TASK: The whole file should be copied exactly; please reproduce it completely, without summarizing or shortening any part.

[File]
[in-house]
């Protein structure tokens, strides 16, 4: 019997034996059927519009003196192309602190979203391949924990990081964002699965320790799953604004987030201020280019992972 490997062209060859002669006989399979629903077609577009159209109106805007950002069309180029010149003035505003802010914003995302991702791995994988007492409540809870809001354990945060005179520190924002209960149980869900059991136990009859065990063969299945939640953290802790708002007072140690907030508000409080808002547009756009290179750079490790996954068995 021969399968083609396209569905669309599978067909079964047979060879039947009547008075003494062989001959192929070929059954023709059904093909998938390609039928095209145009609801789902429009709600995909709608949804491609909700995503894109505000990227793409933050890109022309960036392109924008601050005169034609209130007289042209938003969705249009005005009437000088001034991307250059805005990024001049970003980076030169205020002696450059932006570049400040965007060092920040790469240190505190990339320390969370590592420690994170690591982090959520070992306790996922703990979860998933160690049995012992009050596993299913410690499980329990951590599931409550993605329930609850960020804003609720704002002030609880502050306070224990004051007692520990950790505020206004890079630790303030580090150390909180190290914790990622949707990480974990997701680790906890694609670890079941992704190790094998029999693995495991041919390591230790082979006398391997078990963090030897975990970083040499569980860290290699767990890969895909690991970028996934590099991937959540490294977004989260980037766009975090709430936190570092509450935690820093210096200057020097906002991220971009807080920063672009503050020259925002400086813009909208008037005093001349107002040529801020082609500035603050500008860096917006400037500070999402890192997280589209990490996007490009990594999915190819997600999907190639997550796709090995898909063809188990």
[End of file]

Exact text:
[in-house]
């Protein structure tokens, strides 16, 4: 019997034996059927519009003196192309602190979203391949924990990081964002699965320790799953604004987030201020280019992972 490997062209060859002669006989399979629903077609577009159209109106805007950002069309180029010149003035505003802010914003995302991702791995994988007492409540809870809001354990945060005179520190924002209960149980869900059991136990009859065990063969299945939640953290802790708002007072140690907030508000409080808002547009756009290179750079490790996954068995 021969399968083609396209569905669309599978067909079964047979060879039947009547008075003494062989001959192929070929059954023709059904093909998938390609039928095209145009609801789902429009709600995909709608949804491609909700995503894109505000990227793409933050890109022309960036392109924008601050005169034609209130007289042209938003969705249009005005009437000088001034991307250059805005990024001049970003980076030169205020002696450059932006570049400040965007060092920040790469240190505190990339320390969370590592420690994170690591982090959520070992306790996922703990979860998933160690049995012992009050596993299913410690499980329990951590599931409550993605329930609850960020804003609720704002002030609880502050306070224990004051007692520990950790505020206004890079630790303030580090150390909180190290914790990622949707990480974990997701680790906890694609670890079941992704190790094998029999693995495991041919390591230790082979006398391997078990963090030897975990970083040499569980860290290699767990890969895909690991970028996934590099991937959540490294977004989260980037766009975090709430936190570092509450935690820093210096200057020097906002991220971009807080920063672009503050020259925002400086813009909208008037005093001349107002040529801020082609500035603050500008860096917006400037500070999402890192997280589209990490996007490009990594999915190819997600999907190639997550796709090995898909063809188990």